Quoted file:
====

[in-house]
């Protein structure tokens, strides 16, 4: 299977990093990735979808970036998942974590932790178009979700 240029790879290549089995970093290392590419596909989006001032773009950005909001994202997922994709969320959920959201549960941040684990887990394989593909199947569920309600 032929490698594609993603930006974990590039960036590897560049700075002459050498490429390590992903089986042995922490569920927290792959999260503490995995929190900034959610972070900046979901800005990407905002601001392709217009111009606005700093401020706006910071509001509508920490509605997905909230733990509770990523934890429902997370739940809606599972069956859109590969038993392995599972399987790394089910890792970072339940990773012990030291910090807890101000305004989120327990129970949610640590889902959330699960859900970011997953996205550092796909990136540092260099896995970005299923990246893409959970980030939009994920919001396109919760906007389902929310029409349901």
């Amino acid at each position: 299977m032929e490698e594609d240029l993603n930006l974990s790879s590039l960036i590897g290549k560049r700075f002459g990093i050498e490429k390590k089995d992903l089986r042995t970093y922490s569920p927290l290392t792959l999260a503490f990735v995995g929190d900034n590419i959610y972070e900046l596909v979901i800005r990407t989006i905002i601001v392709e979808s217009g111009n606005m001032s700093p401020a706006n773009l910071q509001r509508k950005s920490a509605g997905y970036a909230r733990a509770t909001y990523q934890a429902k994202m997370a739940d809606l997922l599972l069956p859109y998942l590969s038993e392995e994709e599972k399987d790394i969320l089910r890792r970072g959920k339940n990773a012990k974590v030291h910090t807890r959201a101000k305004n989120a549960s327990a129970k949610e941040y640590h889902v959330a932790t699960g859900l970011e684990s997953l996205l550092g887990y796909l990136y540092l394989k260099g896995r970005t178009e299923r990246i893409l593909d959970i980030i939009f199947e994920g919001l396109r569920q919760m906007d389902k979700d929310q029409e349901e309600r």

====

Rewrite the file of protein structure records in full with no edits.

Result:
[in-house]
């Protein structure tokens, strides 16, 4: 299977990093990735979808970036998942974590932790178009979700 240029790879290549089995970093290392590419596909989006001032773009950005909001994202997922994709969320959920959201549960941040684990887990394989593909199947569920309600 032929490698594609993603930006974990590039960036590897560049700075002459050498490429390590992903089986042995922490569920927290792959999260503490995995929190900034959610972070900046979901800005990407905002601001392709217009111009606005700093401020706006910071509001509508920490509605997905909230733990509770990523934890429902997370739940809606599972069956859109590969038993392995599972399987790394089910890792970072339940990773012990030291910090807890101000305004989120327990129970949610640590889902959330699960859900970011997953996205550092796909990136540092260099896995970005299923990246893409959970980030939009994920919001396109919760906007389902929310029409349901």
């Amino acid at each position: 299977m032929e490698e594609d240029l993603n930006l974990s790879s590039l960036i590897g290549k560049r700075f002459g990093i050498e490429k390590k089995d992903l089986r042995t970093y922490s569920p927290l290392t792959l999260a503490f990735v995995g929190d900034n590419i959610y972070e900046l596909v979901i800005r990407t989006i905002i601001v392709e979808s217009g111009n606005m001032s700093p401020a706006n773009l910071q509001r509508k950005s920490a509605g997905y970036a909230r733990a509770t909001y990523q934890a429902k994202m997370a739940d809606l997922l599972l069956p859109y998942l590969s038993e392995e994709e599972k399987d790394i969320l089910r890792r970072g959920k339940n990773a012990k974590v030291h910090t807890r959201a101000k305004n989120a549960s327990a129970k949610e941040y640590h889902v959330a932790t699960g859900l970011e684990s997953l996205l550092g887990y796909l990136y540092l394989k260099g896995r970005t178009e299923r990246i893409l593909d959970i980030i939009f199947e994920g919001l396109r569920q919760m906007d389902k979700d929310q029409e349901e309600r």